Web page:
The first book of Lawrence‘s that I read was “Lady Chatterley’s Lover” . His style of writing and expression made an impression on me; he has a certain earthiness, an empathy for all things natural, and a disdain for morals.
The second book was “Etruscan Places” – his travelogue through the places associated with the Etruscan civilization, in Italy. There is a passage in the book where he emphasizes that death and life are continuations of one another, and that constructing palaces, or as he calls it “phallic symbols” on the face of the earth, are of no consequence when compared to the blade of grass and the life that it sustains. This is when he compares the qualities of the Etruscan civilization and their celebration of life and death, with the rather material and ambitious focus of the Romans who succeeded them. I was constantly thinking of Walt Whitman’s “Leaves of Grass“, when I read through this book.
Went to the National Geography Youth Summit, 2014, in Bangalore, and it was good to see the range of talks and workshops being organized there.
- Attended the “Introduction to open-source GIS. (Mr. Bharat Settur, OS-GEO India)” – the introduction to QGIS, though at a rather hectic pace, gave me a sense of what it takes to use this tool, and its effectiveness. This is something I will take another look at, and will learn via the online tutorials. The workshop should have “instructions”, so that the presenter need not run through all the steps, but rather help participants if they are stuck with any of the instructions.
- Paper presentation on “Agriculture Market And Marketing System In Pushkar Region Of Ajmer” , by Sandhya Mantorio: Rather interesting to know that most of the agriculture patterns in Pushkar are towards rose cultivation (for exports and national consumption), and that this in an area with a receding water-table and absent-landlordism. Sandhya mentioned that this work was to help the farmers understand that they are “Caught up in a trend to cultivate roses, and that they do not see the big picture – the number of middlemen involved, and the low value they earn from their efforts”.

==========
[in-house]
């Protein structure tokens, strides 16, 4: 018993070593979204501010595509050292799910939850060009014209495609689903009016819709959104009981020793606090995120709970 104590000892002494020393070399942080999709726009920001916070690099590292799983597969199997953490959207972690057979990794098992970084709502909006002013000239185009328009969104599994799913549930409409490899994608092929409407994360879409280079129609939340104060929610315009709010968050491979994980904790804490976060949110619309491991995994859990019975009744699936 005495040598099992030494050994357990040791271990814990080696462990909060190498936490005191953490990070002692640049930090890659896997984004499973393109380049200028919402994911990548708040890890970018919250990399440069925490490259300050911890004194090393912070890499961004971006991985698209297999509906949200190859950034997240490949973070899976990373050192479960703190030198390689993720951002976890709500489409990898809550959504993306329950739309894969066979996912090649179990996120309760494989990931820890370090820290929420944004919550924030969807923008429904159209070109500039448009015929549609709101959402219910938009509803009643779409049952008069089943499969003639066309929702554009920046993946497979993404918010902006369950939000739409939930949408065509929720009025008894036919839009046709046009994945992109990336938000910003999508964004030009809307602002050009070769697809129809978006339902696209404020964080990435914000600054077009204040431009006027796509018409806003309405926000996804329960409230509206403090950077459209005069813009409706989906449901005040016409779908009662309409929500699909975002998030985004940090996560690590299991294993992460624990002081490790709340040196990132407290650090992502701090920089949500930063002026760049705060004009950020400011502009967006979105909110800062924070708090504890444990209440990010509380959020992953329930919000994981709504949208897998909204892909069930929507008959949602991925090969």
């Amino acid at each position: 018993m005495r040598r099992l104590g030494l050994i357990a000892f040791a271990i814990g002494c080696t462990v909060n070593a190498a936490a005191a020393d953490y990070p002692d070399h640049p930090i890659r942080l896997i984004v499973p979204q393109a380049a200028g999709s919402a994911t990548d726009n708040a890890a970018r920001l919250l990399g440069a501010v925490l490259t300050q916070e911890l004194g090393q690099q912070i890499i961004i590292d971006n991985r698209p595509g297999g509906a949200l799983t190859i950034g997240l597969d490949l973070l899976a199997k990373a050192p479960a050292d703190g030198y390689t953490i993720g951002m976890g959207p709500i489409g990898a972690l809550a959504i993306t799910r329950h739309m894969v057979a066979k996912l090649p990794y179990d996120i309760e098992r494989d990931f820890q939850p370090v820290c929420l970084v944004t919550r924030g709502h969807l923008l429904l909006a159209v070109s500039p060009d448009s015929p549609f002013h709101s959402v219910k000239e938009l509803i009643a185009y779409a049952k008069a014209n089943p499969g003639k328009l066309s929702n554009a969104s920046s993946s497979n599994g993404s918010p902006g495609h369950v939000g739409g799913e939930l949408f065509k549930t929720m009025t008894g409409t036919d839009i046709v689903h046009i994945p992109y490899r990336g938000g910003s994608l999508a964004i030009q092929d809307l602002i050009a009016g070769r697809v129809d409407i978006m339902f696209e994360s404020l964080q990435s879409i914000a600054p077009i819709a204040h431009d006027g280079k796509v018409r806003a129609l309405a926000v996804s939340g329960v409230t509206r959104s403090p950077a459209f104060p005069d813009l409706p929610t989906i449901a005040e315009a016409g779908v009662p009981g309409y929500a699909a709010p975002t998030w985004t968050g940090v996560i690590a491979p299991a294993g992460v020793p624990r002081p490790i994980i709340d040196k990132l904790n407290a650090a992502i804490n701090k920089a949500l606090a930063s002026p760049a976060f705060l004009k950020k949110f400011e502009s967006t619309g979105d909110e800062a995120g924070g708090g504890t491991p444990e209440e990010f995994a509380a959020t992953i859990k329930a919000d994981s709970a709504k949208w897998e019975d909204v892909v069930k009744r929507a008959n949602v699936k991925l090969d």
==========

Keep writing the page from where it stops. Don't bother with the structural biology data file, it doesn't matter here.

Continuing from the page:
- Paper presentation on “Changing Population Trend With Topography”, Mohammed Hafiz: The gist of this paper was that people move from the highlands to the lowlands, for jobs and better quality of life (healthcare, education, etc). The paper was a bit sparse on the possible datapoints used to arrive at this correlation (between migration and topography), but atleast gets one thinking about this scenario, and its implications.
- Paper presentation on “Analysis Of Age-Sex Pyramids In West Bengal 1961-2011”, Indrita Saha, with Ashis Sarkar: A useful paper to understand how tracking the age-gender structure in the population provides better insight into issues related to unemployment, social development, and the like.
I wasn’t able to stay for the rest of the day. The conference is packed with other interesting sessions for the next couple of days: http://tiigs.org/ngys/program-panels-sessions-final/. Will attend some of those sessions.
Also, live-tweets about the conference #NGYS2014